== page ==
Diablo III real money auction house announced, gold farmers stunned

In an announcement that is sure to stir up controversy, Blizzard Entertainment has unveiled a Diablo III auction house that will allow players to buy and sell in-game items for real currency via The real money auction house will launch alongside another auction house, which will allow players to sell and bid on items with in-game gold.

Why is Blizzard doing this? Loot has always been an important part of Diablo and Blizzard points to the long history of Diablo I & II players turning to inconvenient and unsafe ways to buy, sell, and trade in-game items both inside and outside of the game. Remember trading on chat channels on the old Remember how Stone of Jordan rings became the unofficial form of currency among players? Have you been bothered by gold farmers lately? Well, Blizzard sees the real money and in-game gold auction houses as a way to address these problems by providing a safe and secure way to facilitate the demand for trade that many Diablo III players will inevitably create when the game launches

Above: Yes, in-game gold can be bought and sold on the real money auction house in Diablo III. Also, look at all those Pants of Healing!

Blizzard aims to make accessing the auction house as easy as possible. Players looking to buy or sell can open up the auction house system from anywhere within the game. From there, you can pick the item you’d like to sell from your character’s inventory or from your shared stash, which holds items from all the characters linked to your account. Then, you’ll need to decide if you want your item listed on the in-game gold auction house or the real money auction house.

Let’s say you want to try your hand at making some real money for an extra rare item you’ve found. First, you’ll need to decide if you want to use your account or an “authorized payment method.” This is important. If you choose to use your account and your item sells. The real currency will be stored in your account and you won’t be able to “cash out.” That means you’ll be able to use the cash from your sale to go towards things like a World of Warcraft subscription or maybe a copy of StarCraft II. But how you use funds from your sales will be limited to things you can buy with your account, like more loot in the real money Diablo III auction house, for example.

The alternative to is an unnamed “third-party payment service.” This is how sellers will be able to “cash out” or directly access profits from sales on the auction house. According to Blizzard, the company is not ready to announce who it has partnered with to handle these transactions and promises more details later. But for now, PayPal or a service like PayPal, seems most likely to us from the way that the system is described.

So what’s Blizzard’s cut?...


  • ElwoodFiore - August 1, 2011 7:07 a.m.

    Lol i really am wating for this game to come out. Im getting bored of tibia. And i hate WoW.
  • Hobojedi - August 1, 2011 7:13 a.m.

    So.. a bunch of starter items are going to be flooding the Auction House?
  • gibbsy24 - August 1, 2011 7:17 a.m.

    Hmm, I don't think I would ever buy something for actual money, but if I could make a few bucks off of someone that does. I like.
  • JachAnen - August 1, 2011 7:18 a.m.

    CoD is getting worse with every release, WoW is a minimal effort MMO that isn't even F2P like every other low/bad graphics MMO. So this really sounds like more greediness from Blizzard/Activision. Thought EA had trademarked this kind of business, but seems that they have competition nowadays.
  • kassmageant - August 1, 2011 7:40 a.m.

    @ JachAnen can't disagree about opinion on activison and don't no shit about Wow so i won't judge you, but lemme tell ya, as veteran diablo 2 player this is Great news. as time went on, spam about trade offers became the worst part of experiance with diablo. sometimes, in-game spam-bot messages poped up on half of frickin screen! u can imagine that was pretty irritating in heat of battle, even blocking spam bot messages didn't helped much 'cause there simply made new accounts after some time. separating this aspect of the game from core gameplay will make the game feel more like.. well, a game, not a frickin black friday sale. i'm actually equally frightened as happy about that - most of my diablo time was MF'ing, this auction system will certainly only worse my diablo addiction : D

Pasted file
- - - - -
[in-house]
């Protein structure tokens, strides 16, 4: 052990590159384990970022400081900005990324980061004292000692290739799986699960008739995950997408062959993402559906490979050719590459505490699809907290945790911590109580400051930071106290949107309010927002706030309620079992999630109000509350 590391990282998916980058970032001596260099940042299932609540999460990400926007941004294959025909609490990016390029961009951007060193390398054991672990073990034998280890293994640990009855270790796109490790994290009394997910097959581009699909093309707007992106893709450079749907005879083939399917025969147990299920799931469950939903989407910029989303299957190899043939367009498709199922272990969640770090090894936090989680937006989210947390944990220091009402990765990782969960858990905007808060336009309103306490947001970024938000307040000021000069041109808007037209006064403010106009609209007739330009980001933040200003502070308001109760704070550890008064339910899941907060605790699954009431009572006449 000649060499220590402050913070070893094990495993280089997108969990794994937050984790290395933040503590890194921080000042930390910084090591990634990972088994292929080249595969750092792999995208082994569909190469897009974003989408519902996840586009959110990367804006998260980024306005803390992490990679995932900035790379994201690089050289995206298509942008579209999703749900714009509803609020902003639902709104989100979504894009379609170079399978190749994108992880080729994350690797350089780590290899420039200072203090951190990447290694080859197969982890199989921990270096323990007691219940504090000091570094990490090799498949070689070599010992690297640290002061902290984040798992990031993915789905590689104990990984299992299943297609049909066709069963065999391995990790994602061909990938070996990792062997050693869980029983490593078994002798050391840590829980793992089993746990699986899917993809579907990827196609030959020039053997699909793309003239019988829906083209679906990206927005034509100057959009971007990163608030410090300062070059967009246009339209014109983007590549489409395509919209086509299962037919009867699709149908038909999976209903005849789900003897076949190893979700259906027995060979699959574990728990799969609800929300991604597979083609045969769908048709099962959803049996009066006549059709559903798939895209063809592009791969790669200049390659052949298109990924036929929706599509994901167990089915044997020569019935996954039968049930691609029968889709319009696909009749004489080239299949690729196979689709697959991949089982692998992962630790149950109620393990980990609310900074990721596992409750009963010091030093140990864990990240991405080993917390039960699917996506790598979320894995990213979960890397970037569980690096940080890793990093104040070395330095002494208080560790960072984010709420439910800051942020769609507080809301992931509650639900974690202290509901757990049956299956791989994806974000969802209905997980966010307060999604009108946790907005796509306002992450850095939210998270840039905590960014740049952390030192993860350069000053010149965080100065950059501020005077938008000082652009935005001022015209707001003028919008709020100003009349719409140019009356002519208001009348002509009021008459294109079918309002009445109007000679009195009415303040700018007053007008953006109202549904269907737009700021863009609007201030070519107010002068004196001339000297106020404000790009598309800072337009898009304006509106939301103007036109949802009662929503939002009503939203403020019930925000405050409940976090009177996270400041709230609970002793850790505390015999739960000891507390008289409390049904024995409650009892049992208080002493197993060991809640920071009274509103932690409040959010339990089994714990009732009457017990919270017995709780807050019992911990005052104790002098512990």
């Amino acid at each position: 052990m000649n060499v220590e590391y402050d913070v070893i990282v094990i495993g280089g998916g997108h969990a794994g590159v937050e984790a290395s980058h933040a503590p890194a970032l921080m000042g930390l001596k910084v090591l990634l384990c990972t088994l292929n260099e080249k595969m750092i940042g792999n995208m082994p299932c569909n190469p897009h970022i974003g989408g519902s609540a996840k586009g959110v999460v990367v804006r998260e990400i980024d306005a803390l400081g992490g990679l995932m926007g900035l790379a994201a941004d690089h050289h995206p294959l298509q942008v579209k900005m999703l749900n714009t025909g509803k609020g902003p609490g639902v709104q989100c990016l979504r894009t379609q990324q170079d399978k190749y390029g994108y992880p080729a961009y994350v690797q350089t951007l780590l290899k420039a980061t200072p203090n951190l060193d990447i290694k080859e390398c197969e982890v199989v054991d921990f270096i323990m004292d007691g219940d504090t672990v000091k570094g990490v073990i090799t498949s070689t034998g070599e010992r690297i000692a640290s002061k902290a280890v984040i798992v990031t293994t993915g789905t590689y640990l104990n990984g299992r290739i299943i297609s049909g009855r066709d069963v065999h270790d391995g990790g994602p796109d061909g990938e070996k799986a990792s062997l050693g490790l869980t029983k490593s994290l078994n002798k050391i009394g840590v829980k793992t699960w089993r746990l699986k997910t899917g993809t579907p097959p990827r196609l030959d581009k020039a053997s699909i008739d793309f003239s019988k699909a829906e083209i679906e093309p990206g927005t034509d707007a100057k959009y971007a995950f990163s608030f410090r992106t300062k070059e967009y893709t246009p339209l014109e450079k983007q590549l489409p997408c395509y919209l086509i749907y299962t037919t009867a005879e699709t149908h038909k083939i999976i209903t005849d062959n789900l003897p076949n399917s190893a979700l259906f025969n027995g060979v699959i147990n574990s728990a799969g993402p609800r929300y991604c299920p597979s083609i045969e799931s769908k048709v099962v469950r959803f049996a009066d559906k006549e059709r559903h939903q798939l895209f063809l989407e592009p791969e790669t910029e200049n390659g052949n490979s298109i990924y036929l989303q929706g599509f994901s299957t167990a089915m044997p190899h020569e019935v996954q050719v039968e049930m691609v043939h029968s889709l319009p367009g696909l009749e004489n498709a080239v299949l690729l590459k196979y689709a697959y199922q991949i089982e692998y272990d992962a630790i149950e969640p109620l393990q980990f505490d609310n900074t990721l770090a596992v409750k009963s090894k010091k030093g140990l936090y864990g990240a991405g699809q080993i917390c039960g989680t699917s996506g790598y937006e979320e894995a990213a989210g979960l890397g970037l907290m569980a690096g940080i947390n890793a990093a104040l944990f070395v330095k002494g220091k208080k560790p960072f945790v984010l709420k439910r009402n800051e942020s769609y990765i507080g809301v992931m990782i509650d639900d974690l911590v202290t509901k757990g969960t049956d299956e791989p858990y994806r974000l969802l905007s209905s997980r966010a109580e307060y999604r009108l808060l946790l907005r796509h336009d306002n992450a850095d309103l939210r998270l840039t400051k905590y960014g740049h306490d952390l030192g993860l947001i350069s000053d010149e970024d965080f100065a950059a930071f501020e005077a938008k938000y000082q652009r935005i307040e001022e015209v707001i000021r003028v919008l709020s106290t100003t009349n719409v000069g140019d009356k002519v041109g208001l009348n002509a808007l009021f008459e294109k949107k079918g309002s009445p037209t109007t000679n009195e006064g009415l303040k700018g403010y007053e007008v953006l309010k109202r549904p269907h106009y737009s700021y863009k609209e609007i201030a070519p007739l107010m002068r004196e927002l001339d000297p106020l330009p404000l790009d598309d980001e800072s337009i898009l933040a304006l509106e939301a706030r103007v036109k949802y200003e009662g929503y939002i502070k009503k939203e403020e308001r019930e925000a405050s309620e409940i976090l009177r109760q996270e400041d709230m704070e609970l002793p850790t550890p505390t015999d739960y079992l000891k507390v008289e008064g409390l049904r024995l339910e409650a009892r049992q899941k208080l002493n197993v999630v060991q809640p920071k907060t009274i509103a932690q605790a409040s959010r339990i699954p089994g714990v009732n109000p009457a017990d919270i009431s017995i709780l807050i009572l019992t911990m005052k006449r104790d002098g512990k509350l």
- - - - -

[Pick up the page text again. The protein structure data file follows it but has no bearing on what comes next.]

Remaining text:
• InFeRnOg - August 1, 2011 7:56 a.m.

    IF I decide to get this, I could see myself selling stuff depending how the market is and how much they'll charge me to list something. Will never, ever buy something with real money though, but wouldn't mind making some extra cash on those who will.
  • oni - August 1, 2011 8:20 a.m.

    What about the permanent internet connection required for Diablo 3, ala Ubisoft's? Even for SP. And no mods.
  • ElGuybrush - August 1, 2011 9:52 a.m.

    So, you're saying I should be buying up some blizzard stock right about now then?
  • db1331 - August 1, 2011 12:23 p.m.

    This will actually make the game more exciting to play for me. I have never and will never pay real money for a virtual item in a game. For me, the fun of playing the game is finding or creating the items myself. However, just knowing the next monster I kill could drop some rare item that some dude with more money than sense would pay $300 for would be a huge motivator to keep grinding through those dungeons. I mean imagine getting a lucky drop, making a quick sale, and then treating yourself to a PS Vita or something.
  • mockraven - August 1, 2011 12:28 p.m.

    Sounds like Blizzard's willing to experiment and that's good. Could this also be the future of free-to-play non-cash shop games? All those "nominal fees" could add up quite a bit when spread over a large player base, and this would make it so that Blizzard got a small cut of the market as opposed to dubious gold-farming "companies" getting a huge profit from gouging willing victims. I'm really curious how this will play out. Also, Diablo III news! Yay! Wooo! (And other phrases expressing great amounts of excitement!)
  • IceSickle - August 1, 2011 12:29 p.m.

    Hmm, not sure how I feel about this one. Whilst I'll never buy an item for real money, it would be awesome to actually make some money by just playing the game. But the 3 separate transaction fees (if you want to 'cash out') seem pretty steep to me. I hope it isn't so expensive that you can barely make a profit off of your sale (mainly as they're fixed, i.e. an item selling for x dollars will always be charged 2 dollars etc.). Maybe it would be a better idea to charge a percentage rather than a fixed fee?